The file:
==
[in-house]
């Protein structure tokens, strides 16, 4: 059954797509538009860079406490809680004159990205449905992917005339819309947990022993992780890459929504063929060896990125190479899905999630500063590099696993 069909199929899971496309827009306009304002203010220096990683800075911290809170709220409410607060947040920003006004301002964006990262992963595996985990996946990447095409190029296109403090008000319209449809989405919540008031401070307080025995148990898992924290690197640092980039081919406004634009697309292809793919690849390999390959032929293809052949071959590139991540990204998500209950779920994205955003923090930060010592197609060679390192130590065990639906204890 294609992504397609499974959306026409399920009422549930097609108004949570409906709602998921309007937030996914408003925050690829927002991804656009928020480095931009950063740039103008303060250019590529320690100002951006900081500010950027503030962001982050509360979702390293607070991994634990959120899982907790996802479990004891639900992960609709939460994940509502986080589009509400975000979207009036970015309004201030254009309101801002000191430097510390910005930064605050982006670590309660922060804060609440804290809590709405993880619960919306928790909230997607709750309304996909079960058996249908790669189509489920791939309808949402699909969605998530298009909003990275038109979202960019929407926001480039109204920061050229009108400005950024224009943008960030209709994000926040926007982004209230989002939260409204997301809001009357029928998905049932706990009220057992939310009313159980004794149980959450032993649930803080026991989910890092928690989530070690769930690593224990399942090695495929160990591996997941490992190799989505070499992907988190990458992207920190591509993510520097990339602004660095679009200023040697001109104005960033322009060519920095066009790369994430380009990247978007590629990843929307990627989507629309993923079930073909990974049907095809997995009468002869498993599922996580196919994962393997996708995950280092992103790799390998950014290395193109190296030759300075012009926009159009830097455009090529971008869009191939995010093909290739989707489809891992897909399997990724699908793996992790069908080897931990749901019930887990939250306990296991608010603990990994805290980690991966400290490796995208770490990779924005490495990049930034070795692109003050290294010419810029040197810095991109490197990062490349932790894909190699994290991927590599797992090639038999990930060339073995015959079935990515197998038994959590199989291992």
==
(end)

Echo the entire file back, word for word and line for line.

[in-house]
């Protein structure tokens, strides 16, 4: 059954797509538009860079406490809680004159990205449905992917005339819309947990022993992780890459929504063929060896990125190479899905999630500063590099696993 069909199929899971496309827009306009304002203010220096990683800075911290809170709220409410607060947040920003006004301002964006990262992963595996985990996946990447095409190029296109403090008000319209449809989405919540008031401070307080025995148990898992924290690197640092980039081919406004634009697309292809793919690849390999390959032929293809052949071959590139991540990204998500209950779920994205955003923090930060010592197609060679390192130590065990639906204890 294609992504397609499974959306026409399920009422549930097609108004949570409906709602998921309007937030996914408003925050690829927002991804656009928020480095931009950063740039103008303060250019590529320690100002951006900081500010950027503030962001982050509360979702390293607070991994634990959120899982907790996802479990004891639900992960609709939460994940509502986080589009509400975000979207009036970015309004201030254009309101801002000191430097510390910005930064605050982006670590309660922060804060609440804290809590709405993880619960919306928790909230997607709750309304996909079960058996249908790669189509489920791939309808949402699909969605998530298009909003990275038109979202960019929407926001480039109204920061050229009108400005950024224009943008960030209709994000926040926007982004209230989002939260409204997301809001009357029928998905049932706990009220057992939310009313159980004794149980959450032993649930803080026991989910890092928690989530070690769930690593224990399942090695495929160990591996997941490992190799989505070499992907988190990458992207920190591509993510520097990339602004660095679009200023040697001109104005960033322009060519920095066009790369994430380009990247978007590629990843929307990627989507629309993923079930073909990974049907095809997995009468002869498993599922996580196919994962393997996708995950280092992103790799390998950014290395193109190296030759300075012009926009159009830097455009090529971008869009191939995010093909290739989707489809891992897909399997990724699908793996992790069908080897931990749901019930887990939250306990296991608010603990990994805290980690991966400290490796995208770490990779924005490495990049930034070795692109003050290294010419810029040197810095991109490197990062490349932790894909190699994290991927590599797992090639038999990930060339073995015959079935990515197998038994959590199989291992």